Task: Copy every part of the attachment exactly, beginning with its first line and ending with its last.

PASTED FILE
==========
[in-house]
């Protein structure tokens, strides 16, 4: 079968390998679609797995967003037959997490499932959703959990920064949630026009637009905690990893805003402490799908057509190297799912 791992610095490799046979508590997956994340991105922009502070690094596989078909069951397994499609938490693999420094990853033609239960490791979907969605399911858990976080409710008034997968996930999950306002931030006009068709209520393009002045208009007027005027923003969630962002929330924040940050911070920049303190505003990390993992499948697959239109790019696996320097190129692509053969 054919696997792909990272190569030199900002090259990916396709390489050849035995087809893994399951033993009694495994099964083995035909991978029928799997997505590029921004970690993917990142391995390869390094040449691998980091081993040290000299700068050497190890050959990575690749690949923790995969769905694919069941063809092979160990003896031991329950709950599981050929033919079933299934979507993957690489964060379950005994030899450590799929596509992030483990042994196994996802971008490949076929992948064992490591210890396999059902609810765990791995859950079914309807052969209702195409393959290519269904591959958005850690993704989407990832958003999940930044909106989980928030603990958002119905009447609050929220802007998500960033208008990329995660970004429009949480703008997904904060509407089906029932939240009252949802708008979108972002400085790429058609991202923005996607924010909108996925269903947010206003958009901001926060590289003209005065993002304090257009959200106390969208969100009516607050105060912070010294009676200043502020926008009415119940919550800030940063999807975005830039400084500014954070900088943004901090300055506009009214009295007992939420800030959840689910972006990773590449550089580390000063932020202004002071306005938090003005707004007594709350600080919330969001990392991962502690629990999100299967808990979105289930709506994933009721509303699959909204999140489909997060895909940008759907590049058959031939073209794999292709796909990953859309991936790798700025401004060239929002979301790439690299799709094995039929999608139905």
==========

[in-house]
């Protein structure tokens, strides 16, 4: 079968390998679609797995967003037959997490499932959703959990920064949630026009637009905690990893805003402490799908057509190297799912 791992610095490799046979508590997956994340991105922009502070690094596989078909069951397994499609938490693999420094990853033609239960490791979907969605399911858990976080409710008034997968996930999950306002931030006009068709209520393009002045208009007027005027923003969630962002929330924040940050911070920049303190505003990390993992499948697959239109790019696996320097190129692509053969 054919696997792909990272190569030199900002090259990916396709390489050849035995087809893994399951033993009694495994099964083995035909991978029928799997997505590029921004970690993917990142391995390869390094040449691998980091081993040290000299700068050497190890050959990575690749690949923790995969769905694919069941063809092979160990003896031991329950709950599981050929033919079933299934979507993957690489964060379950005994030899450590799929596509992030483990042994196994996802971008490949076929992948064992490591210890396999059902609810765990791995859950079914309807052969209702195409393959290519269904591959958005850690993704989407990832958003999940930044909106989980928030603990958002119905009447609050929220802007998500960033208008990329995660970004429009949480703008997904904060509407089906029932939240009252949802708008979108972002400085790429058609991202923005996607924010909108996925269903947010206003958009901001926060590289003209005065993002304090257009959200106390969208969100009516607050105060912070010294009676200043502020926008009415119940919550800030940063999807975005830039400084500014954070900088943004901090300055506009009214009295007992939420800030959840689910972006990773590449550089580390000063932020202004002071306005938090003005707004007594709350600080919330969001990392991962502690629990999100299967808990979105289930709506994933009721509303699959909204999140489909997060895909940008759907590049058959031939073209794999292709796909990953859309991936790798700025401004060239929002979301790439690299799709094995039929999608139905």